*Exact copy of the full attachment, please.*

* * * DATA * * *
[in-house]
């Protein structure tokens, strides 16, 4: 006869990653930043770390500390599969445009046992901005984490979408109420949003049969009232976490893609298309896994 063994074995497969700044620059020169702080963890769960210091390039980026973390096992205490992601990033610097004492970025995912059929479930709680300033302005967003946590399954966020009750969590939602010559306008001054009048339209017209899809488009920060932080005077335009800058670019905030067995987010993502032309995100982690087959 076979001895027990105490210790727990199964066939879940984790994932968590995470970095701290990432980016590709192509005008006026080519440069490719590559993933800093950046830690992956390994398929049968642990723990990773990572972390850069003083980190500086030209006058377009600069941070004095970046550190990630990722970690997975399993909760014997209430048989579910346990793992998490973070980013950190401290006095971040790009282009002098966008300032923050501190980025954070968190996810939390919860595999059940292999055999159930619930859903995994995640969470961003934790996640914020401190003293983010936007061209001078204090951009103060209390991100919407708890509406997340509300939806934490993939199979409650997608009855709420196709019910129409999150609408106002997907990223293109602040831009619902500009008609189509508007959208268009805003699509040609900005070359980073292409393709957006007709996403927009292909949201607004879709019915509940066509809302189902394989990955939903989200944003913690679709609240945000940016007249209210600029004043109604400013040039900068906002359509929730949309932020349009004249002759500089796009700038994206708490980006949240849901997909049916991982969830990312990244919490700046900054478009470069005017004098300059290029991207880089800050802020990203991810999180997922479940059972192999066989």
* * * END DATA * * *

[in-house]
């Protein structure tokens, strides 16, 4: 006869990653930043770390500390599969445009046992901005984490979408109420949003049969009232976490893609298309896994 063994074995497969700044620059020169702080963890769960210091390039980026973390096992205490992601990033610097004492970025995912059929479930709680300033302005967003946590399954966020009750969590939602010559306008001054009048339209017209899809488009920060932080005077335009800058670019905030067995987010993502032309995100982690087959 076979001895027990105490210790727990199964066939879940984790994932968590995470970095701290990432980016590709192509005008006026080519440069490719590559993933800093950046830690992956390994398929049968642990723990990773990572972390850069003083980190500086030209006058377009600069941070004095970046550190990630990722970690997975399993909760014997209430048989579910346990793992998490973070980013950190401290006095971040790009282009002098966008300032923050501190980025954070968190996810939390919860595999059940292999055999159930619930859903995994995640969470961003934790996640914020401190003293983010936007061209001078204090951009103060209390991100919407708890509406997340509300939806934490993939199979409650997608009855709420196709019910129409999150609408106002997907990223293109602040831009619902500009008609189509508007959208268009805003699509040609900005070359980073292409393709957006007709996403927009292909949201607004879709019915509940066509809302189902394989990955939903989200944003913690679709609240945000940016007249209210600029004043109604400013040039900068906002359509929730949309932020349009004249002759500089796009700038994206708490980006949240849901997909049916991982969830990312990244919490700046900054478009470069005017004098300059290029991207880089800050802020990203991810999180997922479940059972192999066989």